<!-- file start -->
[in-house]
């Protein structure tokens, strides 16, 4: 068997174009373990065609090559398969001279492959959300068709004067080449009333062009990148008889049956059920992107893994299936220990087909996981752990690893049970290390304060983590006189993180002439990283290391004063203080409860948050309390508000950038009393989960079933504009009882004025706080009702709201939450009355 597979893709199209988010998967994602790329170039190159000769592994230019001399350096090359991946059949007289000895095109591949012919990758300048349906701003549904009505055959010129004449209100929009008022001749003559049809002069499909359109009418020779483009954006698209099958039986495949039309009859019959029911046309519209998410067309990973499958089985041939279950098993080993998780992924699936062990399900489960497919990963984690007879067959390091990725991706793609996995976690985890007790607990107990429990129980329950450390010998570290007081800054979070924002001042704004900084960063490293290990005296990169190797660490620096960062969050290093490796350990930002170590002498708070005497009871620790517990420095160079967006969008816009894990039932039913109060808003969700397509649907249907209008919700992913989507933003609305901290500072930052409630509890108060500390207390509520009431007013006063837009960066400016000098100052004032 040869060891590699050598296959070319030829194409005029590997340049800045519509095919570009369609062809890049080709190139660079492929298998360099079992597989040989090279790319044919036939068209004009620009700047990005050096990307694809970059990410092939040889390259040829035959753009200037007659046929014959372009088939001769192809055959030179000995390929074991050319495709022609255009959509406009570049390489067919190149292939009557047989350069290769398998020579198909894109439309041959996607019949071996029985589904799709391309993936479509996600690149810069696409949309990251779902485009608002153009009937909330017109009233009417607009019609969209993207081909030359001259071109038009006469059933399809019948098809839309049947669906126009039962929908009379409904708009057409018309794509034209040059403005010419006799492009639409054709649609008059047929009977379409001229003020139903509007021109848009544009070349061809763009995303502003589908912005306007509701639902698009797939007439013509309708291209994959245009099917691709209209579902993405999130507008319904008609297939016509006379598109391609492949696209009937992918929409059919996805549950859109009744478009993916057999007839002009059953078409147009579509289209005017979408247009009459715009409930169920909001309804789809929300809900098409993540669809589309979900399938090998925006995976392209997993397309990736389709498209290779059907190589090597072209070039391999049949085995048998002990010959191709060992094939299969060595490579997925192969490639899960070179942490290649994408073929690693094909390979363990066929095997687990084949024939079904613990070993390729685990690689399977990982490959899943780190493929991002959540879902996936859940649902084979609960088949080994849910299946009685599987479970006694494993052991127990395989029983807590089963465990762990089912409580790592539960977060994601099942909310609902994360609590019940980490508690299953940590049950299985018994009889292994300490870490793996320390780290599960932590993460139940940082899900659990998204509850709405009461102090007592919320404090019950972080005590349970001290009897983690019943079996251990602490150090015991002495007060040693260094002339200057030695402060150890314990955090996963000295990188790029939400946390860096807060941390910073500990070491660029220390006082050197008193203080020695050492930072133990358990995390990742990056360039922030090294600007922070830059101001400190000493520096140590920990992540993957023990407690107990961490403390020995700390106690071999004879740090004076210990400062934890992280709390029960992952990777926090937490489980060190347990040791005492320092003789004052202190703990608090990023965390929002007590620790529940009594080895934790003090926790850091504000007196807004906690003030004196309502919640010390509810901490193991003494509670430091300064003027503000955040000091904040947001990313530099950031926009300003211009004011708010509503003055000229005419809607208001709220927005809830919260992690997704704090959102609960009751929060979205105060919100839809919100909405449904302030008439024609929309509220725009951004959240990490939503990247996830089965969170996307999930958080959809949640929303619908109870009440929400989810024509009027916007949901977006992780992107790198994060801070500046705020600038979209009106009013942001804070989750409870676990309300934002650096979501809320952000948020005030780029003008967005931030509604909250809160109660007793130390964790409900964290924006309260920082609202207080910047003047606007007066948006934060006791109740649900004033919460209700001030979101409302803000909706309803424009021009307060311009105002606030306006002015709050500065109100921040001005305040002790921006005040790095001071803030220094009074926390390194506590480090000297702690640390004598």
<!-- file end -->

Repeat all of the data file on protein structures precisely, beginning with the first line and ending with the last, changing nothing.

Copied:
[in-house]
């Protein structure tokens, strides 16, 4: 068997174009373990065609090559398969001279492959959300068709004067080449009333062009990148008889049956059920992107893994299936220990087909996981752990690893049970290390304060983590006189993180002439990283290391004063203080409860948050309390508000950038009393989960079933504009009882004025706080009702709201939450009355 597979893709199209988010998967994602790329170039190159000769592994230019001399350096090359991946059949007289000895095109591949012919990758300048349906701003549904009505055959010129004449209100929009008022001749003559049809002069499909359109009418020779483009954006698209099958039986495949039309009859019959029911046309519209998410067309990973499958089985041939279950098993080993998780992924699936062990399900489960497919990963984690007879067959390091990725991706793609996995976690985890007790607990107990429990129980329950450390010998570290007081800054979070924002001042704004900084960063490293290990005296990169190797660490620096960062969050290093490796350990930002170590002498708070005497009871620790517990420095160079967006969008816009894990039932039913109060808003969700397509649907249907209008919700992913989507933003609305901290500072930052409630509890108060500390207390509520009431007013006063837009960066400016000098100052004032 040869060891590699050598296959070319030829194409005029590997340049800045519509095919570009369609062809890049080709190139660079492929298998360099079992597989040989090279790319044919036939068209004009620009700047990005050096990307694809970059990410092939040889390259040829035959753009200037007659046929014959372009088939001769192809055959030179000995390929074991050319495709022609255009959509406009570049390489067919190149292939009557047989350069290769398998020579198909894109439309041959996607019949071996029985589904799709391309993936479509996600690149810069696409949309990251779902485009608002153009009937909330017109009233009417607009019609969209993207081909030359001259071109038009006469059933399809019948098809839309049947669906126009039962929908009379409904708009057409018309794509034209040059403005010419006799492009639409054709649609008059047929009977379409001229003020139903509007021109848009544009070349061809763009995303502003589908912005306007509701639902698009797939007439013509309708291209994959245009099917691709209209579902993405999130507008319904008609297939016509006379598109391609492949696209009937992918929409059919996805549950859109009744478009993916057999007839002009059953078409147009579509289209005017979408247009009459715009409930169920909001309804789809929300809900098409993540669809589309979900399938090998925006995976392209997993397309990736389709498209290779059907190589090597072209070039391999049949085995048998002990010959191709060992094939299969060595490579997925192969490639899960070179942490290649994408073929690693094909390979363990066929095997687990084949024939079904613990070993390729685990690689399977990982490959899943780190493929991002959540879902996936859940649902084979609960088949080994849910299946009685599987479970006694494993052991127990395989029983807590089963465990762990089912409580790592539960977060994601099942909310609902994360609590019940980490508690299953940590049950299985018994009889292994300490870490793996320390780290599960932590993460139940940082899900659990998204509850709405009461102090007592919320404090019950972080005590349970001290009897983690019943079996251990602490150090015991002495007060040693260094002339200057030695402060150890314990955090996963000295990188790029939400946390860096807060941390910073500990070491660029220390006082050197008193203080020695050492930072133990358990995390990742990056360039922030090294600007922070830059101001400190000493520096140590920990992540993957023990407690107990961490403390020995700390106690071999004879740090004076210990400062934890992280709390029960992952990777926090937490489980060190347990040791005492320092003789004052202190703990608090990023965390929002007590620790529940009594080895934790003090926790850091504000007196807004906690003030004196309502919640010390509810901490193991003494509670430091300064003027503000955040000091904040947001990313530099950031926009300003211009004011708010509503003055000229005419809607208001709220927005809830919260992690997704704090959102609960009751929060979205105060919100839809919100909405449904302030008439024609929309509220725009951004959240990490939503990247996830089965969170996307999930958080959809949640929303619908109870009440929400989810024509009027916007949901977006992780992107790198994060801070500046705020600038979209009106009013942001804070989750409870676990309300934002650096979501809320952000948020005030780029003008967005931030509604909250809160109660007793130390964790409900964290924006309260920082609202207080910047003047606007007066948006934060006791109740649900004033919460209700001030979101409302803000909706309803424009021009307060311009105002606030306006002015709050500065109100921040001005305040002790921006005040790095001071803030220094009074926390390194506590480090000297702690640390004598």